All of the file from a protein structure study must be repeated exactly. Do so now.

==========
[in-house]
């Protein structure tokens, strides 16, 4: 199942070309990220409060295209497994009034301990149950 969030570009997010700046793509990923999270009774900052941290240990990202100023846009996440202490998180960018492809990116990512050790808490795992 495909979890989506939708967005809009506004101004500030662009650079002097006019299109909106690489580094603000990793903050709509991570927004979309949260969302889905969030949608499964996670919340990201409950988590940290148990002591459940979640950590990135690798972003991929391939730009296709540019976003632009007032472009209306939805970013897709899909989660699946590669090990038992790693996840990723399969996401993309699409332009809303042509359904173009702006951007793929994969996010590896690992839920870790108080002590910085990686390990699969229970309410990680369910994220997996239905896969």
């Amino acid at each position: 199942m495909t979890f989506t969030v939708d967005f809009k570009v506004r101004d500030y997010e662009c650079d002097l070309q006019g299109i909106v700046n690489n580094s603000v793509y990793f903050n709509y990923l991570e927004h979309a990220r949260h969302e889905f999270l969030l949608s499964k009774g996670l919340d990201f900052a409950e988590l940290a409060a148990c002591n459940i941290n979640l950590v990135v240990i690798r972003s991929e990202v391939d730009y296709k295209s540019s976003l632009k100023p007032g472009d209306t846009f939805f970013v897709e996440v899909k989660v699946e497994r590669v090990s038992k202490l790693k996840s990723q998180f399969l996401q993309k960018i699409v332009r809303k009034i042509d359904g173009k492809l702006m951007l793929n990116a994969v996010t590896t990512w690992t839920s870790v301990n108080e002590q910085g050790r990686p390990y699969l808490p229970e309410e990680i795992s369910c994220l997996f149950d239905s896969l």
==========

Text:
[in-house]
């Protein structure tokens, strides 16, 4: 199942070309990220409060295209497994009034301990149950 969030570009997010700046793509990923999270009774900052941290240990990202100023846009996440202490998180960018492809990116990512050790808490795992 495909979890989506939708967005809009506004101004500030662009650079002097006019299109909106690489580094603000990793903050709509991570927004979309949260969302889905969030949608499964996670919340990201409950988590940290148990002591459940979640950590990135690798972003991929391939730009296709540019976003632009007032472009209306939805970013897709899909989660699946590669090990038992790693996840990723399969996401993309699409332009809303042509359904173009702006951007793929994969996010590896690992839920870790108080002590910085990686390990699969229970309410990680369910994220997996239905896969």
């Amino acid at each position: 199942m495909t979890f989506t969030v939708d967005f809009k570009v506004r101004d500030y997010e662009c650079d002097l070309q006019g299109i909106v700046n690489n580094s603000v793509y990793f903050n709509y990923l991570e927004h979309a990220r949260h969302e889905f999270l969030l949608s499964k009774g996670l919340d990201f900052a409950e988590l940290a409060a148990c002591n459940i941290n979640l950590v990135v240990i690798r972003s991929e990202v391939d730009y296709k295209s540019s976003l632009k100023p007032g472009d209306t846009f939805f970013v897709e996440v899909k989660v699946e497994r590669v090990s038992k202490l790693k996840s990723q998180f399969l996401q993309k960018i699409v332009r809303k009034i042509d359904g173009k492809l702006m951007l793929n990116a994969v996010t590896t990512w690992t839920s870790v301990n108080e002590q910085g050790r990686p390990y699969l808490p229970e309410e990680i795992s369910c994220l997996f149950d239905s896969l």